Henry listened to the pitter-patter of rain on the roof while he dried himself off with a fluffy white hotel towel. He took his time. The lights were dim, and it was silent but for the steady beat of the storm outside lulling him to bed. But this was his first night in Tortus Bay, and he wanted to make a positive impression. Besides, a free drink was a free drink.
He wrapped his shoulder with fresh bandages, pulled on some dry clothes, and made his way down to the Hell on a Shell Bar. It was a dark, cavernous room with curved matte walls that gave him the impression that he’d walked into an underground bunker. Lanterns placed in regularly spaced alcoves along the crest of the ceiling cast dancing shadows on the floor, and there was everywhere the scent of stale tobacco. Three older men in flannels occupied a table near the door, but the place was otherwise empty.
Henry took a stool at the bar, and was quickly joined by a beaming Jamal. “Taking me up on my offer, eh?”
“If it’s still good.”
He laid his palms flat on the bartop. “What’ll you have?”
Henry cast his eyes around for a menu, a sign, or a blackboard, but came up empty. “What do you have?”
Jamal arched his eyebrows, and jerked his head at the shelves of liquor behind him. “Beer,” he said, “or I can pour you a couple fingers, if you like.”
“I’ll have a beer.”
He grunted, retrieved a sweaty black bottle, and began pouring it into a frosted glass.
“If I went into a bar back home,” Henry said, accepting the glass when offered, “and asked the bartender for ‘a beer,’ it would have been me who was the asshole.”
“Sounds like you and I come from different places.”
He took a swig off the top, found it to be perfectly acceptable, and was real close to thinking of something clever to say when the front door clattered open. A rush of rain and cold ushered a woman with a shock of wild, auburn curls into the premises. She shook herself off, becoming—for an instant—an image of flailing hair and spraying water, earning a few jeers from the flannel-clad men. These she ignored, heading straight to the bar to hook a stool.
“Got a beer for me?” she asked.
Jamal frowned. “Got any cash for me?”
The woman side-eyed Henry as she threw a couple dollars down on the bar. “You believe this guy?”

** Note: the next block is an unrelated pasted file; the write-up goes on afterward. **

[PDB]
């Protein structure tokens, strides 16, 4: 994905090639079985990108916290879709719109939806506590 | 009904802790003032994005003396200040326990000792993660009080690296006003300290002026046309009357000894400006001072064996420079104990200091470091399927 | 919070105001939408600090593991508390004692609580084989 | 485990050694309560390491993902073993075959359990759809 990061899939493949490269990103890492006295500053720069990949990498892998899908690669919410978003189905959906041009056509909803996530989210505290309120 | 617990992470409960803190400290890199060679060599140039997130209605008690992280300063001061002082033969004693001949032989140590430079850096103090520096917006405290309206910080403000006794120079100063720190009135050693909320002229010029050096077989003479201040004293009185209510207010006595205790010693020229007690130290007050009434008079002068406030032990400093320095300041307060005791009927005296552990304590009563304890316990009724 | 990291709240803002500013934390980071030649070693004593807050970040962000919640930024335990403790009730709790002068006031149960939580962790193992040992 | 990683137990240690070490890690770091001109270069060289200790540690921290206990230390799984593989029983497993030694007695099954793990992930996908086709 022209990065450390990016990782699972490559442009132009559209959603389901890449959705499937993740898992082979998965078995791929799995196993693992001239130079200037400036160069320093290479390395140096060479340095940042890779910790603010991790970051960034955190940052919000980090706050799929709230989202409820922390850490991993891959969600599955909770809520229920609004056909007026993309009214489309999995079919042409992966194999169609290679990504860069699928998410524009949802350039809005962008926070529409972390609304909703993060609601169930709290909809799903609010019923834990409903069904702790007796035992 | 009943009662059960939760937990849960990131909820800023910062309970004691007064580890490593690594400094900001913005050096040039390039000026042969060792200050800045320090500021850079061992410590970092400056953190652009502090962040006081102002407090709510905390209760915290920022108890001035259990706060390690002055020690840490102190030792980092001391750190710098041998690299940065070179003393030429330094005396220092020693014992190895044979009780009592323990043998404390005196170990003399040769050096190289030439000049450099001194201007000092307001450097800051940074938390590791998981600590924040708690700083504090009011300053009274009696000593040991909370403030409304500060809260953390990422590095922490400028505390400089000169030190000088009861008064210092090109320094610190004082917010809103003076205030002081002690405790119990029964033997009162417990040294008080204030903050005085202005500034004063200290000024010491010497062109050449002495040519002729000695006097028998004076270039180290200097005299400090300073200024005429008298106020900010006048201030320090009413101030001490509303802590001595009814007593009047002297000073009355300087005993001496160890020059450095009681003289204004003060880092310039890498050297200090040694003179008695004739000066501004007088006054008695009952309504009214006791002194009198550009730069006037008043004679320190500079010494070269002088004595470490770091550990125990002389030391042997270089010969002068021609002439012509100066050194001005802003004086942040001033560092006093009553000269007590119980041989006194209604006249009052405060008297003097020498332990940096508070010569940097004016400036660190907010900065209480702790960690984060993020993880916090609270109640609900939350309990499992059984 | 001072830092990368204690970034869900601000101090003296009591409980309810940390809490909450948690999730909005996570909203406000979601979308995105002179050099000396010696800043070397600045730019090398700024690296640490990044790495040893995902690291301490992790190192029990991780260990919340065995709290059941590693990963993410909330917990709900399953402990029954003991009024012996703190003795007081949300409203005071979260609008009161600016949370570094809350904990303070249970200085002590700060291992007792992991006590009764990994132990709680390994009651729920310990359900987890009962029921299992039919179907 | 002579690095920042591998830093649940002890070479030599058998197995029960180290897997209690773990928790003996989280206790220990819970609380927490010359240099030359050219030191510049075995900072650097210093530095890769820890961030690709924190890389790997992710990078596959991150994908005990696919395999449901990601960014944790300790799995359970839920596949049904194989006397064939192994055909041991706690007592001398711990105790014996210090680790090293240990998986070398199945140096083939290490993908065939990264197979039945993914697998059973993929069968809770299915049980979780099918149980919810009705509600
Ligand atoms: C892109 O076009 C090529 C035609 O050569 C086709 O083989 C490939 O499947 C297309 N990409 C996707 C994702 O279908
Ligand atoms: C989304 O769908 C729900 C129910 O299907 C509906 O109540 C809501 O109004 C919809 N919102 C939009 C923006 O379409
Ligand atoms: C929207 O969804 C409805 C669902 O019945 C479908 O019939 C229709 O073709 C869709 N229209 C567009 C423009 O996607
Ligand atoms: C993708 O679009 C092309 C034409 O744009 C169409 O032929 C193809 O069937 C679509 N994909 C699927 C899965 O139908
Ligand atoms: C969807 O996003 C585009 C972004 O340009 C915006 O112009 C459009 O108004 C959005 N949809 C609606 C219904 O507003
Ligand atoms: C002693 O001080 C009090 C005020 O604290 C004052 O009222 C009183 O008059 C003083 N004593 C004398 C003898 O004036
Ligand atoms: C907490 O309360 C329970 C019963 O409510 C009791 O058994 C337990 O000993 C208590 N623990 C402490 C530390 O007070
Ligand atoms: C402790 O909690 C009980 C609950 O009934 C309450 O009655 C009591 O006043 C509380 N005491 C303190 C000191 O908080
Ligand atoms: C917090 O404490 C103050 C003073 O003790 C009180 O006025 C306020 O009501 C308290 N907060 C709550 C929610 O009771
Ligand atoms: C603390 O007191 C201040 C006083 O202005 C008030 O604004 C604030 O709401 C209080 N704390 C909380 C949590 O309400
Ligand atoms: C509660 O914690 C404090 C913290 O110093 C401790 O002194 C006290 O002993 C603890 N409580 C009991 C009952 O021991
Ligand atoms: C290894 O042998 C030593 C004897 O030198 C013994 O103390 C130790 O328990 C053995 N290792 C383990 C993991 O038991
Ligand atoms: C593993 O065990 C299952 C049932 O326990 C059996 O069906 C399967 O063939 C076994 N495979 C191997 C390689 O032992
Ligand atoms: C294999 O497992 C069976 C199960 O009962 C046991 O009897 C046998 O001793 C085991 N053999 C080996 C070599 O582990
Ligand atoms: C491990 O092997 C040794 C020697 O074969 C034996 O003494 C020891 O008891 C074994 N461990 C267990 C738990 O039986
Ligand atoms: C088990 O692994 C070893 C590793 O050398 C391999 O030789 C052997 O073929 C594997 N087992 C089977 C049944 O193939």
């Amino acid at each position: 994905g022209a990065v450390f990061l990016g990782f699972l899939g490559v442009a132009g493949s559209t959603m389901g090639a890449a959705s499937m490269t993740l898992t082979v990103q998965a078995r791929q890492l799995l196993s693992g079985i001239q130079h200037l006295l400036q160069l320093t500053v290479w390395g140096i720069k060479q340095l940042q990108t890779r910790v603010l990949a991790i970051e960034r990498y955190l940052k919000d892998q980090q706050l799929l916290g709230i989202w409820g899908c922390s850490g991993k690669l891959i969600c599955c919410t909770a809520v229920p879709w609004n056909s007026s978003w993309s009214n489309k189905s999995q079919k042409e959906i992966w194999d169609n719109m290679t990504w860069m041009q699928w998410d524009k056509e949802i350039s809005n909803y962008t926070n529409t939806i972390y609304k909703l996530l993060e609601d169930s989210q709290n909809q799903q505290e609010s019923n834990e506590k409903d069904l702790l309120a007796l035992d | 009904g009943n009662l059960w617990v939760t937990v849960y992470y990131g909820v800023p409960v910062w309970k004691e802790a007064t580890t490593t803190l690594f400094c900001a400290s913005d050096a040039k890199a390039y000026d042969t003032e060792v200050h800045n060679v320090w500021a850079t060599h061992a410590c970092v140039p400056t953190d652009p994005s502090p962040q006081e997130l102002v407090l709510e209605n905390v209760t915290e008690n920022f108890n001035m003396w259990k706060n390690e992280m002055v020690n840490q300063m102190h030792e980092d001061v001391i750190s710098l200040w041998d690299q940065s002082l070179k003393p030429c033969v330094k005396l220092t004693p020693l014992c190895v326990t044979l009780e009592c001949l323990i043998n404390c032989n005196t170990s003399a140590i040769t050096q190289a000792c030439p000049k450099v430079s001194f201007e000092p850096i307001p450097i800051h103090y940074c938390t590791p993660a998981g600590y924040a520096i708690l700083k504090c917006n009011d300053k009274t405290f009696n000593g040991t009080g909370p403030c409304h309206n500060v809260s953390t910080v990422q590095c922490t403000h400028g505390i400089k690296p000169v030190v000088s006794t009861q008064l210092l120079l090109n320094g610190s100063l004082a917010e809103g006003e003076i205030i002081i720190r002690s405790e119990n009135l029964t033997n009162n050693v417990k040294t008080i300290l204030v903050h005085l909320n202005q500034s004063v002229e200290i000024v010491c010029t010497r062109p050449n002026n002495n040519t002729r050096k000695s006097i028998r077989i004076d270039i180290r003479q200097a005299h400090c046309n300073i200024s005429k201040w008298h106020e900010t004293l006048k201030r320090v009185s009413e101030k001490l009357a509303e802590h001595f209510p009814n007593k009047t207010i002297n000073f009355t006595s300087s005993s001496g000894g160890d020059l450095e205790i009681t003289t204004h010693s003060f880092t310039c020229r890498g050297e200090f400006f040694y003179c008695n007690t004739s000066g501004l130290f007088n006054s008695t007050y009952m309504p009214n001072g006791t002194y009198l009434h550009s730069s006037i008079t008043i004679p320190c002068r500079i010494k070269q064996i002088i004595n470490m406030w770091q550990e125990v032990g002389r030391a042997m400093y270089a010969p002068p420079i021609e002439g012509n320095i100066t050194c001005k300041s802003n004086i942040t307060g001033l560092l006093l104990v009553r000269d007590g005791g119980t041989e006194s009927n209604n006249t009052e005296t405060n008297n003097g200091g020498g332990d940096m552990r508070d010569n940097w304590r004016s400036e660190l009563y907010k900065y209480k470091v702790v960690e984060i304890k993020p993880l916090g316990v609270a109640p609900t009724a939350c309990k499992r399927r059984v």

“A bartender asking for money?” Henry rolled his eyes. “What has the world come to?”
She laughed, and stuck out her hand. “I’m Clair.”
Clair’s palms were leathery tough. “Henry.”
Jamal served her the beer, which earned him a sloppy salute, and then rounded back on Henry. “There’s food, if you’re hungry from the trip.”
Once again, he found himself looking up, fruitlessly, for a menu. “I would take some fries.”
“Yeah, we can get you that,” Jamal said, and promptly disappeared through the back door.
Clair took a long drink. She’d neglected to remove her raincoat, and a large puddle of water was forming beneath her stool. “So you’re the new guy.”
“So I’m told.”
“Why does everybody think that?”
She laughed again. It seemed to come naturally and often to her, and Henry was irked to find it endearing. “A gossipy old man who bought a new computer two years ago,” she said, “and only learned how to Google last week. Oh—speak of the devil. Hey, you’ve been spreading false information!”
Jamal emerged from the back with a long-suffering grumble. “Fries will be out in a few.”
“That’s not the news anymore,” Clair said. “Tell us: how long have you owned this place?”
“And you think you have time to run around pretending to be a journalist yourself.”
“I am plenty busy.”
“Oh? What am I, the fifth ass on a seat of yours tonight?”
“There was a funeral. I spoke before the burial, which you would know if you’d bothered to attend.”